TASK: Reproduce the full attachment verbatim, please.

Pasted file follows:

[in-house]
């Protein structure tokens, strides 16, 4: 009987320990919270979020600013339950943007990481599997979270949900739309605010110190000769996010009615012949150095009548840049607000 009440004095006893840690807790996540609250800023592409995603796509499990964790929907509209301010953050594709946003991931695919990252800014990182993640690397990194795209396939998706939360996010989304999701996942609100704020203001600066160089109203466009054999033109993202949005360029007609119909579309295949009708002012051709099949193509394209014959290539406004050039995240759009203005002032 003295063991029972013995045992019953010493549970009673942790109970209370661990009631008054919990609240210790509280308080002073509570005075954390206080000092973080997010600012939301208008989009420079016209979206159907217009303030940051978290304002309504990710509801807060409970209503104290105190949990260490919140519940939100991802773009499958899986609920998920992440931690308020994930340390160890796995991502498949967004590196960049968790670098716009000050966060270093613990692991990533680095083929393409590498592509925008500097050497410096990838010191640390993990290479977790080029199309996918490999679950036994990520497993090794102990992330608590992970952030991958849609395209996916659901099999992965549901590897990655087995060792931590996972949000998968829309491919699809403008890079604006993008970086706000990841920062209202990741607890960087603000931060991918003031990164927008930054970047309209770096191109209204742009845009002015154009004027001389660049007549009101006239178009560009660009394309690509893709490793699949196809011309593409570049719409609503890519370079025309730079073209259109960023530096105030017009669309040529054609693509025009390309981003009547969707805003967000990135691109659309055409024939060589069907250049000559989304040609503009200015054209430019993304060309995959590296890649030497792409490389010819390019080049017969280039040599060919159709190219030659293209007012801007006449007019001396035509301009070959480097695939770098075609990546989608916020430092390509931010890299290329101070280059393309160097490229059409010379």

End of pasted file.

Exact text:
[in-house]
């Protein structure tokens, strides 16, 4: 009987320990919270979020600013339950943007990481599997979270949900739309605010110190000769996010009615012949150095009548840049607000 009440004095006893840690807790996540609250800023592409995603796509499990964790929907509209301010953050594709946003991931695919990252800014990182993640690397990194795209396939998706939360996010989304999701996942609100704020203001600066160089109203466009054999033109993202949005360029007609119909579309295949009708002012051709099949193509394209014959290539406004050039995240759009203005002032 003295063991029972013995045992019953010493549970009673942790109970209370661990009631008054919990609240210790509280308080002073509570005075954390206080000092973080997010600012939301208008989009420079016209979206159907217009303030940051978290304002309504990710509801807060409970209503104290105190949990260490919140519940939100991802773009499958899986609920998920992440931690308020994930340390160890796995991502498949967004590196960049968790670098716009000050966060270093613990692991990533680095083929393409590498592509925008500097050497410096990838010191640390993990290479977790080029199309996918490999679950036994990520497993090794102990992330608590992970952030991958849609395209996916659901099999992965549901590897990655087995060792931590996972949000998968829309491919699809403008890079604006993008970086706000990841920062209202990741607890960087603000931060991918003031990164927008930054970047309209770096191109209204742009845009002015154009004027001389660049007549009101006239178009560009660009394309690509893709490793699949196809011309593409570049719409609503890519370079025309730079073209259109960023530096105030017009669309040529054609693509025009390309981003009547969707805003967000990135691109659309055409024939060589069907250049000559989304040609503009200015054209430019993304060309995959590296890649030497792409490389010819390019080049017969280039040599060919159709190219030659293209007012801007006449007019001396035509301009070959480097695939770098075609990546989608916020430092390509931010890299290329101070280059393309160097490229059409010379």